Sunday, January 25, 2009

Rupture by A. Scott Pearson

Reviewed for Front Street Reviews

A. Scott Pearson has written a rapid-fire, engrossing, and timely medical thriller, an amazing accomplishment for his debut novel. As a surgeon and researcher himself, he brings the world of surgery to life in a way others could not accomplish. His writing is reminiscent of early Frank G. Slaughter, and of Robin Cook. It grips you with the first page and doesn’t let go to the very last word. I believe the author has a brilliant career ahead of him in writing. The entire story takes place within one week.

Eli Branch is a newly hired surgeon-scientist at Gates Memorial Hospital, top in his field academically and the son of a well-respected anatomy professor at the medical school. His first call for surgery assistance brings him to the hospital at 12:03 a.m., although he is not actually on call. He arrives to find an extreme situation of an aortic rupture. Blown out above and below a previously inserted device placed precisely to protect the aorta from this possibility, the aorta appears to be compromised. Something familiar about the device catches Eli’s attention in the x-rays. When the patient dies, he decides to sit in on the autopsy, and between himself and Meg Daily, the forensic pathologist, they feel that something just simply isn’t right. Eli doesn’t know it yet, but he is about to be thrown into the dark side of medicine and illegal experimentation, and he is about to be thrown to the wolves.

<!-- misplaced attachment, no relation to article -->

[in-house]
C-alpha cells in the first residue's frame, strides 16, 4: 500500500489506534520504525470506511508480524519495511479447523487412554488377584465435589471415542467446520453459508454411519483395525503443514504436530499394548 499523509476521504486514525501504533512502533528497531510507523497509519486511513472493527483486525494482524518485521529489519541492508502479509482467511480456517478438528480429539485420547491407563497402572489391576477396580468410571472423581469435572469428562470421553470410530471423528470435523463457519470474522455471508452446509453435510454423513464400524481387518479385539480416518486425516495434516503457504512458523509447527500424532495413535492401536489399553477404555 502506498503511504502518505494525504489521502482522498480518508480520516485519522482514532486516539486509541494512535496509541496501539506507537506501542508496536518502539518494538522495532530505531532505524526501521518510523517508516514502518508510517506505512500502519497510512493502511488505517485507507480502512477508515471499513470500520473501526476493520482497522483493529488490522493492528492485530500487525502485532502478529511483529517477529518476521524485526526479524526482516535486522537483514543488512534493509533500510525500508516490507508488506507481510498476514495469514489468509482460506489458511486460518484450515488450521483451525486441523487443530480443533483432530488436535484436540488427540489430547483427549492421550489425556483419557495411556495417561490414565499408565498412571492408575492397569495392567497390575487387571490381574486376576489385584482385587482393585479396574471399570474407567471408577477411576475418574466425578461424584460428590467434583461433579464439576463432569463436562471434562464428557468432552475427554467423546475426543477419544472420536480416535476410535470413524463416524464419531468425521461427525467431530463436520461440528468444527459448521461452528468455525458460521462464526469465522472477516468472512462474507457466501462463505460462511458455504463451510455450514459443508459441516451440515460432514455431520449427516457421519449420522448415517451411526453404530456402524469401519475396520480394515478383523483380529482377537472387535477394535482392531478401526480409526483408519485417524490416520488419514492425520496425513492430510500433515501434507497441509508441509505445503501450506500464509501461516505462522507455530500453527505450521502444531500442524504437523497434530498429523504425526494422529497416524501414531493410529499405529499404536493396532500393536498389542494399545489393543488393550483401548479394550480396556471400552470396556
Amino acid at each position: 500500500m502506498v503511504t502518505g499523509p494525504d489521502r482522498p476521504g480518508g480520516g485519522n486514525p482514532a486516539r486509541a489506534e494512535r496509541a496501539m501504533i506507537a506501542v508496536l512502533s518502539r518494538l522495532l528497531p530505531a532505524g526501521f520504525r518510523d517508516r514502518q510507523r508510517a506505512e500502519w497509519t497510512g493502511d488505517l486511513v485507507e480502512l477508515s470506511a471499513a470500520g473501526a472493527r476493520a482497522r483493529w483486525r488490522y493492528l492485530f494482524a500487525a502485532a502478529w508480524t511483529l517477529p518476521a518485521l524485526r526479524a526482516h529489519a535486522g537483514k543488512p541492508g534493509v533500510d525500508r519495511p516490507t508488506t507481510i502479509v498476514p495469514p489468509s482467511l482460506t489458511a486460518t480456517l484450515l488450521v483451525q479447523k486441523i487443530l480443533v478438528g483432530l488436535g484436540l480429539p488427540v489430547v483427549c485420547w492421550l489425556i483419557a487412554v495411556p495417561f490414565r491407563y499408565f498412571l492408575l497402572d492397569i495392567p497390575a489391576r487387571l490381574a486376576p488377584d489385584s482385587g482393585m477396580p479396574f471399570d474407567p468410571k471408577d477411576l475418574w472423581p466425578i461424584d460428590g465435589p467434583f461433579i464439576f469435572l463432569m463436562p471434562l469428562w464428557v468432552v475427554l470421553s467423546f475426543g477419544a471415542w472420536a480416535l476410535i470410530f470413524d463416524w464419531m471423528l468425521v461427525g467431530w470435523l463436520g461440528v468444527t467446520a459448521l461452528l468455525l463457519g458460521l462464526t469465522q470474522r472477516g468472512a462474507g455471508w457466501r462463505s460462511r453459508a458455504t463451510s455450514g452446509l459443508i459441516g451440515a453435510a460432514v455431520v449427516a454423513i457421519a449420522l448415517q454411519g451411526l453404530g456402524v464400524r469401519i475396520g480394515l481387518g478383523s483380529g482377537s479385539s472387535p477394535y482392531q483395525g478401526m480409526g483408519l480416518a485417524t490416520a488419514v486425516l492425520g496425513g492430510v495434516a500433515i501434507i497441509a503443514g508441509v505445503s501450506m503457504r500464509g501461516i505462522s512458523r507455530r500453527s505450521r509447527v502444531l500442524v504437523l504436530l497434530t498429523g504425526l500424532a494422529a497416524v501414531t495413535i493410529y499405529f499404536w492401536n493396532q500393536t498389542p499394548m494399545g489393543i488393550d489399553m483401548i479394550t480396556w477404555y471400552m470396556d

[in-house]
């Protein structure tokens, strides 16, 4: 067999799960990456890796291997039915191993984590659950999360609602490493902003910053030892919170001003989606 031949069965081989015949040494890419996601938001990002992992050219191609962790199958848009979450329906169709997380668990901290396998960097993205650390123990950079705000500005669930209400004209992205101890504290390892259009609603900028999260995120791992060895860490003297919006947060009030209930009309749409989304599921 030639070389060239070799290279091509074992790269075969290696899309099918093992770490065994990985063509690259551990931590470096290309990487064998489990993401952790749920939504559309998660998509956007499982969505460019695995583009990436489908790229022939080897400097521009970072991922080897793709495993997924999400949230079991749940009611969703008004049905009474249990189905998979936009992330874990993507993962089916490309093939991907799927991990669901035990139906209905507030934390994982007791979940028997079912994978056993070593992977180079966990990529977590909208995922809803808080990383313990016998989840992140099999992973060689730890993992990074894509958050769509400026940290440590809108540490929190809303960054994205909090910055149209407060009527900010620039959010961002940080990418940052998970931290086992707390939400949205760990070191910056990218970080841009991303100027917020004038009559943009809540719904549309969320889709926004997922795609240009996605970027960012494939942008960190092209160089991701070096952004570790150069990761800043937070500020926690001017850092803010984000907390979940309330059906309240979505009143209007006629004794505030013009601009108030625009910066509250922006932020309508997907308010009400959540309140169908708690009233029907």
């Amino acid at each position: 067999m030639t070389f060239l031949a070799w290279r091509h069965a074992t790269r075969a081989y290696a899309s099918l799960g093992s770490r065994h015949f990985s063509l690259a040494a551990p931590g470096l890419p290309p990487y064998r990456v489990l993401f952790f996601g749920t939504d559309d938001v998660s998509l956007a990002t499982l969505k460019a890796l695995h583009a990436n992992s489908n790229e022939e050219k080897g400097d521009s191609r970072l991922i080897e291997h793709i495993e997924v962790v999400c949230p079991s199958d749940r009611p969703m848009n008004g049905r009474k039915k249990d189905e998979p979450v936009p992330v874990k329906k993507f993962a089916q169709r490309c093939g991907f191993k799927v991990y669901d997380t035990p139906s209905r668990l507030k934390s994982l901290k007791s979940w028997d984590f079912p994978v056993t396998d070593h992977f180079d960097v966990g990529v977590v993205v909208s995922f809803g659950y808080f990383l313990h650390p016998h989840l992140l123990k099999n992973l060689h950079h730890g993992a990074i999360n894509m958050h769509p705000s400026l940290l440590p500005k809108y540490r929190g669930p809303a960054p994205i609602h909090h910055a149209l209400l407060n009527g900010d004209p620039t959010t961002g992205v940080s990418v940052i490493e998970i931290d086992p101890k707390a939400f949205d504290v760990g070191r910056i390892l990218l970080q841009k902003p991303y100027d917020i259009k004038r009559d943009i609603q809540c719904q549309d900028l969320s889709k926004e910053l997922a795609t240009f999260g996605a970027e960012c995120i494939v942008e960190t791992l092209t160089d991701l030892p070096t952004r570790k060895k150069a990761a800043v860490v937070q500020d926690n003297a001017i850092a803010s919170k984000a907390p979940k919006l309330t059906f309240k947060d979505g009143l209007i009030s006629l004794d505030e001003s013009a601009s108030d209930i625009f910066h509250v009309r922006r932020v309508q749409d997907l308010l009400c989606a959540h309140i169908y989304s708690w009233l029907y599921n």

There are many well-fleshed out characters, some dispensable, others not, and it is his self-appointed goal to save those who are victims, no matter what barriers are set up in his way. His own mentally disabled brother is suspected to be one of the victims. After being fired and banned from entering the hospital, with the help of Meg and other concerned personnel he must fight hard and utilize every sense and every clue in order to get to the bottom of the why. Why are so many people dying as a result of these devices? With friends in unexpected places he infiltrates the company responsible, stumbling onto the focus of what’s going on quite by accident. A brazen appearance at a press conference gives him the opportunity he needs. The book is a combination of medical technology issues, non-stop action and a likable hero. I wholeheartedly recommend this book, it’s a great thriller, current, scary and believable, and it’s an exciting ride at roller-coaster speed.

Note: not yet released as of Jan. 25/09

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